food & drink

Mole Is One Of The Most Recognizable Foods In The World. Here’s How It Came To Be

Literally all we know from our Mexican childhoods is that mole is the special sauce that mami brings out for special occasions. Like the day after Thanksgiving, or Noche Buena. I come from a family of lazy Latinos, so we never make mole from scratch, but somehow, it was still always reserved for blow out meals. No back story, just thick, spicy, chocolate sauce all over turkey leftovers.

Nobody really knows the origin of mole, but Puebla and Oaxaca claim that they are the sauce’s home.

CREDIT: @ricarpach / Twitter

There are dozens of different types of mole sauces, but the two most popular come from Puebla and Oaxaca. If you’ve ever had mole negro, you’ve had the most complex and savory moles around, from Oaxaca. What makes it different is the hoja santa, a native plant to the region that tastes like a combination of eucalyptus, licorice, anise, nutmeg, mint and black pepper.

Like every Latino origin story, nuns are at the center.

CREDIT: @iwitnest / Twitter

There are a few different legends, but the most famous takes place in the colonial period in Puebla at the Convent of Santa Clara. The nuns were told an archbishop was going to unexpectedly join them for a meal. The broke nuns started praying and started combining bits of what they had on hand: chili peppers, spices, old bread, nuts and some chocolate.

God answered their prayers and with that, mole was born.

CREDIT: @hereandnow / Twitter

They killed an old turkey and served the sauce over him/her. The bishop loved it and asked the name of the dish. She just said, “Me hizo un mole,” i.e. “mix” and the name stuck every since.

On average, moles require an average of 20-30 ingredients.

CREDIT: @MiaMBloom / Twitter

Mole poblano uses an average of 20 ingredients while Oaxacan moles can use over 30 ingredients. The chocolate is always added at the end of cooking, if used at all.

Back in the day, all the women in the family would come together to make the sauce.

CREDIT: @isaidominguez / Twitter

Traditionally, it would take a whole day to roast and grind the chiles, tomatillos, dried fruits and spices by hand. This is why it’s something reserved for special occasions. You have to make it in a large batch for it to all be worth it.

Thank God for Doña María.

CREDIT: Untitled. Digital Image. Walmart. 13 October 2018.

I am certain that it doesn’t taste as good as fresh mole, but ain’t nobody got time to spend a whole day making sauce. Unless you dare tell your mama you’re bored and then she’ll put you to work.

Fact: mole goes on turkey if formal and chicken if casual.

CREDIT: @CHOW / Twitter

It’s just how it is. It’s how the nuns did it, so the turkey is more sagrada or something. Either way, remember to mmmm and ay, que rico after the first bite or you’ll cause a fight with the chef.

Don’t worry, veganos. Mole is easily veganized.

CREDIT: @mrgan / Twitter

Instead of using chicken broth to dilute the paste, you can use veggie broth or water, and top it over some roasted delicata squash. Disfrute.

Fun fact: Mexico City airport once admitted that mole can register a positive for explosives.

CREDIT: @mathewrodriguez / Twitter

As visitors leave Mexico City with pounds of mole powder and pastes that carry a very strong odor, they are often stopped by security agents are alerted. Our stomachs are steel.

One step removed from tradition is pouring it over enchiladas.

CREDIT: @chef_bryantk / Twitter

And by “tradition,” I mean the old tales of nuns killing old turkeys to impress an old guy. In my carb-loving opinion, enchiladas are far superior to any kind of meat.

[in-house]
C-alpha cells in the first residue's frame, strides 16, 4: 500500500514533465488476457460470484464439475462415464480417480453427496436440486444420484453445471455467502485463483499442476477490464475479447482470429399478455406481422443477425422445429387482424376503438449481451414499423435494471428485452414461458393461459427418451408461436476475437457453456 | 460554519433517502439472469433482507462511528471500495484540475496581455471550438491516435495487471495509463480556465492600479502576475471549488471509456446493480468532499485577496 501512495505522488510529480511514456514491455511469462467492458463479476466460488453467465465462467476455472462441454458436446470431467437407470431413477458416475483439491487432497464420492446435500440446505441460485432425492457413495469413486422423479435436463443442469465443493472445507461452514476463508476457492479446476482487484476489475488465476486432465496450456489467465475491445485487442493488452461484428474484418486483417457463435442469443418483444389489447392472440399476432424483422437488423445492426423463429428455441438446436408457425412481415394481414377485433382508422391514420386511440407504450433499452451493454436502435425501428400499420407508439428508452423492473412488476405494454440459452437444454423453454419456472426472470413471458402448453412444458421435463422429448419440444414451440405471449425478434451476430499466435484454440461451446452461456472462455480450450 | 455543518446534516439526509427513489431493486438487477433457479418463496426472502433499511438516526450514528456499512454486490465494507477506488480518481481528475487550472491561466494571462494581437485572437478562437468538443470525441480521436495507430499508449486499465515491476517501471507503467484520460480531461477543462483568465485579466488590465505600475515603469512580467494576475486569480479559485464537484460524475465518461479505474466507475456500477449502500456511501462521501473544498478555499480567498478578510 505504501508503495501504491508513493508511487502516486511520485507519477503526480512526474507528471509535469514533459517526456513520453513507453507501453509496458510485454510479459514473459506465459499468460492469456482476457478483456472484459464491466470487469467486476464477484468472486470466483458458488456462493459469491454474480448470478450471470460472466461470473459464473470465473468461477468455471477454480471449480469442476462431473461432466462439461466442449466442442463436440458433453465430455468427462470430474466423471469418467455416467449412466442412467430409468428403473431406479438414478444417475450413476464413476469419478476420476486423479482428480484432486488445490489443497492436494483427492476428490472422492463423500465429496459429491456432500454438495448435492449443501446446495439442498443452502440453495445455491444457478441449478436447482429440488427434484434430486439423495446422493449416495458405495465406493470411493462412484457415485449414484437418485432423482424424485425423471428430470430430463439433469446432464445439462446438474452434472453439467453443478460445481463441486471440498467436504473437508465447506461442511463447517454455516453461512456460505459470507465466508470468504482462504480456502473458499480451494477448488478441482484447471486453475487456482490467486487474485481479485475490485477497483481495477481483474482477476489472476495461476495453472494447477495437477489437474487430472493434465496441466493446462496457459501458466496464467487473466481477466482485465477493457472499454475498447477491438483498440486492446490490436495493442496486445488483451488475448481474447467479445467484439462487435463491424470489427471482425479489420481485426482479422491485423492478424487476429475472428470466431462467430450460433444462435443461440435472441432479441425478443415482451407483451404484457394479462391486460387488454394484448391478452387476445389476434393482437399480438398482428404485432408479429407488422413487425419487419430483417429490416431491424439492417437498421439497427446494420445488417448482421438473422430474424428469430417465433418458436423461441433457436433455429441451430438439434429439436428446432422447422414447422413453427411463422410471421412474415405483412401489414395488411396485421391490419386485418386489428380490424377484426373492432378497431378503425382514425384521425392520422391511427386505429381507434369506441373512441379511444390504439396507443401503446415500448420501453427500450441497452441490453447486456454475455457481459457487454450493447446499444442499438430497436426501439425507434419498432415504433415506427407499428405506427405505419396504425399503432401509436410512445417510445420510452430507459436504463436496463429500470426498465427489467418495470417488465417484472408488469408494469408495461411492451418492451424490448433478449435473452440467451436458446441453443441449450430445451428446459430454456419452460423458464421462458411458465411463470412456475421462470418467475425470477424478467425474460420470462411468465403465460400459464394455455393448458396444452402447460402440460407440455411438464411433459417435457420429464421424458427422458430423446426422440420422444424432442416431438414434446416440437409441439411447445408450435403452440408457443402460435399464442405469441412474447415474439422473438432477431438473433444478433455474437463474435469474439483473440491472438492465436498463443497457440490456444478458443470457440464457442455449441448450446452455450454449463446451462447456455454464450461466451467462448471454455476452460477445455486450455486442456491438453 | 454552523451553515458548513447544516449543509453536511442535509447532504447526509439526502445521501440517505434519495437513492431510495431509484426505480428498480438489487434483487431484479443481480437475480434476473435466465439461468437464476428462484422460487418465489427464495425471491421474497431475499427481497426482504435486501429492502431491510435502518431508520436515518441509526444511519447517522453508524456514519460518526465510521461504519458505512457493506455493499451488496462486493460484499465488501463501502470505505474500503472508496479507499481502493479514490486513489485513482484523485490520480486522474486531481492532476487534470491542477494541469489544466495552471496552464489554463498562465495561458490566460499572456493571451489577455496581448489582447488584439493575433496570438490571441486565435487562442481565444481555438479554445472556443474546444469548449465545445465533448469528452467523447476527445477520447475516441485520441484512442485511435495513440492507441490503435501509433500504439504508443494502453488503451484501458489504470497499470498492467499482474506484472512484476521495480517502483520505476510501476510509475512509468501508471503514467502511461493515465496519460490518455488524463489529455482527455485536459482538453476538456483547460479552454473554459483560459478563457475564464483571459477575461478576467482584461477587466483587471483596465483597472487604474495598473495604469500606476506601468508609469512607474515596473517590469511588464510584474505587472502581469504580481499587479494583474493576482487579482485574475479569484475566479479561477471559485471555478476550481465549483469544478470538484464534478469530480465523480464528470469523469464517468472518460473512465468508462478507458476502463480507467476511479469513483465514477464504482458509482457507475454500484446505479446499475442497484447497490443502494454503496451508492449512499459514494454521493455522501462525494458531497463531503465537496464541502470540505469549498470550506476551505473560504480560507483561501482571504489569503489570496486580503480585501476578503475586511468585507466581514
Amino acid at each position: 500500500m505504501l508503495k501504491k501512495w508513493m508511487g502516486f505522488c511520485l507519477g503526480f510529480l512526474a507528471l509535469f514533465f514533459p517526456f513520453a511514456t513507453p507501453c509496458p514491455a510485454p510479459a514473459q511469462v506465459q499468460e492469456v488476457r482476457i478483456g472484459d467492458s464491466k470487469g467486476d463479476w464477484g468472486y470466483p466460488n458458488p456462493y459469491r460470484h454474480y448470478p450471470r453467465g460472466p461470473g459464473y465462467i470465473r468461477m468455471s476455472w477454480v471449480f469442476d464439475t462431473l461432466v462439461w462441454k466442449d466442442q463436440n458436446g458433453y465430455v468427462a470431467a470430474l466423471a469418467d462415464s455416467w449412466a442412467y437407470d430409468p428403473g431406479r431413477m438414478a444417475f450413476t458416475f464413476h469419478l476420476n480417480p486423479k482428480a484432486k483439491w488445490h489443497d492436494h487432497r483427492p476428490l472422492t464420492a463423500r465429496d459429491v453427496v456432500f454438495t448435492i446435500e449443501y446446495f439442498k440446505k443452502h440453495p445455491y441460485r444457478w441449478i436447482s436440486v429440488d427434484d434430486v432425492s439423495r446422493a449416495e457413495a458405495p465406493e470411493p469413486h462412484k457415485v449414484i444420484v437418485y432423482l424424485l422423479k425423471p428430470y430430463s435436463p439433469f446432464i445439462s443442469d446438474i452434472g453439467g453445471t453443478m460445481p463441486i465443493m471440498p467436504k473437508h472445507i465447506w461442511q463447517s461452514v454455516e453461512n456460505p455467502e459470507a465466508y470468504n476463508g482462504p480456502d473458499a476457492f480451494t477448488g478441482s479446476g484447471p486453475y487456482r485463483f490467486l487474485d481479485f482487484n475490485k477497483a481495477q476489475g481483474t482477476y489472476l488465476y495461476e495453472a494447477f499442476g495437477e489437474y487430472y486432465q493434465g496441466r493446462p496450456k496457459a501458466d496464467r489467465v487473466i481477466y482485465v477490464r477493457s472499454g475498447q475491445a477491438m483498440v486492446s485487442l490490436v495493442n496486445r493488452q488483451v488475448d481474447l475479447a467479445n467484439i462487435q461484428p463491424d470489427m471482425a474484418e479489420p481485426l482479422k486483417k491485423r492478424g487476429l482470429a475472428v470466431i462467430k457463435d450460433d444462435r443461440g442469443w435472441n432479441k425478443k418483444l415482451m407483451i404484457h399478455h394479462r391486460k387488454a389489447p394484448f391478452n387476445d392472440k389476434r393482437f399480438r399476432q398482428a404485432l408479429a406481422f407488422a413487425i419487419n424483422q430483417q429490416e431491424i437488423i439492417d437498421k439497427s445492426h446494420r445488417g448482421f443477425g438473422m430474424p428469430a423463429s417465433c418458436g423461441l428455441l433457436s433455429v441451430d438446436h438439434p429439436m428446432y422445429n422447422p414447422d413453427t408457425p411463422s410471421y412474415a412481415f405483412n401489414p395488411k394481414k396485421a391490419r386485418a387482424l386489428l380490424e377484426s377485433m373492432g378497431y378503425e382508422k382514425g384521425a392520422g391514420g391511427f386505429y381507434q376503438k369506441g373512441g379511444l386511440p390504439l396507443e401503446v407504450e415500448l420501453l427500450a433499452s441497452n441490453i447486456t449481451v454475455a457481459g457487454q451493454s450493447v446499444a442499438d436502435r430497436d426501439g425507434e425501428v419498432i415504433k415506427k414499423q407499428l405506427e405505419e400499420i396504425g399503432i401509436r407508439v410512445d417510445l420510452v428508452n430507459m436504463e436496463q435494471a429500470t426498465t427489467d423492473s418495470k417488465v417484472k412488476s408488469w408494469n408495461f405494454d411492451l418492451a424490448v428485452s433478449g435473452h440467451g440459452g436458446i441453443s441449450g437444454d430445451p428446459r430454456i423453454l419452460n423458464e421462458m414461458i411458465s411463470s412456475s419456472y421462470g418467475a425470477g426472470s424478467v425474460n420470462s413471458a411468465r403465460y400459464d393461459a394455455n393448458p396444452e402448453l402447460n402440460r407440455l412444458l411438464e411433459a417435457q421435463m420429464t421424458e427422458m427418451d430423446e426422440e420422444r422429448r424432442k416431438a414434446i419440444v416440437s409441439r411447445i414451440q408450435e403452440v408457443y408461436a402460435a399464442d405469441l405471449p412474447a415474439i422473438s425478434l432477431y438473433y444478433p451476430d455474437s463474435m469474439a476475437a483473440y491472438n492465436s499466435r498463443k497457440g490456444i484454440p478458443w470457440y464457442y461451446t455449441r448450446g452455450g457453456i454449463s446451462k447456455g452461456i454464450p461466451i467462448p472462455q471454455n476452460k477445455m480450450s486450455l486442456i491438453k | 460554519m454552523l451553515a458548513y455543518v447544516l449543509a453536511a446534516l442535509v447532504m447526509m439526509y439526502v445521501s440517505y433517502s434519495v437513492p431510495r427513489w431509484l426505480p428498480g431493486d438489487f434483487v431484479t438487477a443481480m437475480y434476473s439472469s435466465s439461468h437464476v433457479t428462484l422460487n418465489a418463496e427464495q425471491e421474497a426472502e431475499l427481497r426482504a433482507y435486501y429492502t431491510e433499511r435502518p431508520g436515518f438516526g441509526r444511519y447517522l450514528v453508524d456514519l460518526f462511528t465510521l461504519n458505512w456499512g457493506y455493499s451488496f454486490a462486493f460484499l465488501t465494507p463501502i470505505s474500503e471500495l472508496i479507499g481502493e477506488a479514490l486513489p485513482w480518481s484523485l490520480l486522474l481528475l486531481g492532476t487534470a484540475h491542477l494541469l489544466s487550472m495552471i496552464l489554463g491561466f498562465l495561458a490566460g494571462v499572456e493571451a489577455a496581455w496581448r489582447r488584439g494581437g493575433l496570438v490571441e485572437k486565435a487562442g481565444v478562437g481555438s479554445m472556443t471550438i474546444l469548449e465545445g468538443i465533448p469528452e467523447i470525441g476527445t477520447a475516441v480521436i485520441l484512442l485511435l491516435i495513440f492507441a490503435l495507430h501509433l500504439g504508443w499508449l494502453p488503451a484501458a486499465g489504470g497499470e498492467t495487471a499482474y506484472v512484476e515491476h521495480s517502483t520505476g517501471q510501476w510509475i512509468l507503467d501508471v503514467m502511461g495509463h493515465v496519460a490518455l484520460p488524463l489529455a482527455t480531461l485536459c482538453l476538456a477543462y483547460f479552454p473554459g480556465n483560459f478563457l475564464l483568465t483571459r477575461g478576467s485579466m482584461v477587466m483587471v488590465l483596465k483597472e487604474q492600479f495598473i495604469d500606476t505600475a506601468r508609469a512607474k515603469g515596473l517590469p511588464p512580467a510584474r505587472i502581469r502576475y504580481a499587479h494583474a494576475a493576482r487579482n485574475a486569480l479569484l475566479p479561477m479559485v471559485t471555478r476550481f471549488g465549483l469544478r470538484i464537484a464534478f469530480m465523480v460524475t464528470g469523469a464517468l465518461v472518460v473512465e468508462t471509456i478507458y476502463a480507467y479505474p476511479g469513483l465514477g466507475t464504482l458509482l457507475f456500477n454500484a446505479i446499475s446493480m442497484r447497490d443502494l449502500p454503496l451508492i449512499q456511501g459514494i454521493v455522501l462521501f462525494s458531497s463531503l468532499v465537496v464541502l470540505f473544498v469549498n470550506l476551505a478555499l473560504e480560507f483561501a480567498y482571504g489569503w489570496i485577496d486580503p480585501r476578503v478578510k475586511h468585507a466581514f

Mole belongs on literally everything. Try me.

CREDIT: @eatdrinkvegan / Twitter

It’s the American way. Replace protein with fried corn chips. You’re basically looking at a metaphor for you, the Latino-American.

Some chefs have started to use mole sauce in lieu of tomato sauce for Mexi-pizza.

CREDIT: “Chicken Mole Pizza – lacocinadeleslie.com” Digital Image. La Cocina de Leslie. 13 October 2018.

I am 100 percent here for that. Tomato sauce is the mayo of the sauce world. Bring on the mole.

Go ahead. Pour that mole on your fries.

CREDIT: @LAist / Twitter

Again, here we go replacing tomatoes with chiles and chocolate. It’s a no-brainer which one will taste better, because mole simply tastes delicious on everything.

Meet the Mexican Benedict:

CREDIT: @lasandiatc / Twitter

I’m screaming. Yes, that’s a poached egg doused in mole over braised lechón on a sope on a “bed” of refried beans. Someone make this for me.

Another example of how you can use mole in lieu of ketchup for every occasion:

CREDIT: @lilwoodys / Twitter

I mean, am I wrong? If you live in LA, you’ll be hard-pressed to find a burger joint that doesn’t have a “Mexican-style” burger that is not covered in (probably Doña María) mole sauce.

Some Mexican spots are experimenting with Thai fusion.

CREDIT: @theblackantnyc / Twitter

The Blank Ant in New York City serves mole over deep fried egg rolls and it looks incredible. It’s deep fried, so it’s effectively Mexican.

An NYC restaurant has been reported serving mole over crispy duck dumplings.

CREDIT: @jeaniuseats / Twitter

Chef Mario Hernandez at The Black Ant NYC has been serving “Holy Mole to Mexican Crispy Duck Dumplings.” He opts for a Oaxacan mole negro, pears and sprinkles of creamy queso fresco.

If you’ve heard of the Black Ant before, it’s because they’re known for serving ‘gourmet’ insects.

Claro, se puede ponerlo en burritos.

CREDIT: @VictoriasTavern / Twitter

It’s a given, but it’s worth mentioning the next time you consider getting Chipotle. Remember: they don’t have la salsa sagrada.

Use it as a base for chili.

CREDIT: @BetterForYou1 / Twitter

At that point though, you might as well just toss in a few Doña Marías. I mean, all those tomatoes are straight up drowning out the flavor, but who am I to judge?

I pray for a world where we can just buy traditional mole in bulk.

CREDIT: @davidrpoliti / Twitter

Oh, espera. That world exists. It’s Mexico, baby, and next time I go, I’m setting off all the TSA alarms.


READ: You May Know Them As Tamales, But In These Countries They’re Known As Something Else

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17 Latino Foods That Taste Great, But You Should Avoid Eating Too Often

Food & Drink

17 Latino Foods That Taste Great, But You Should Avoid Eating Too Often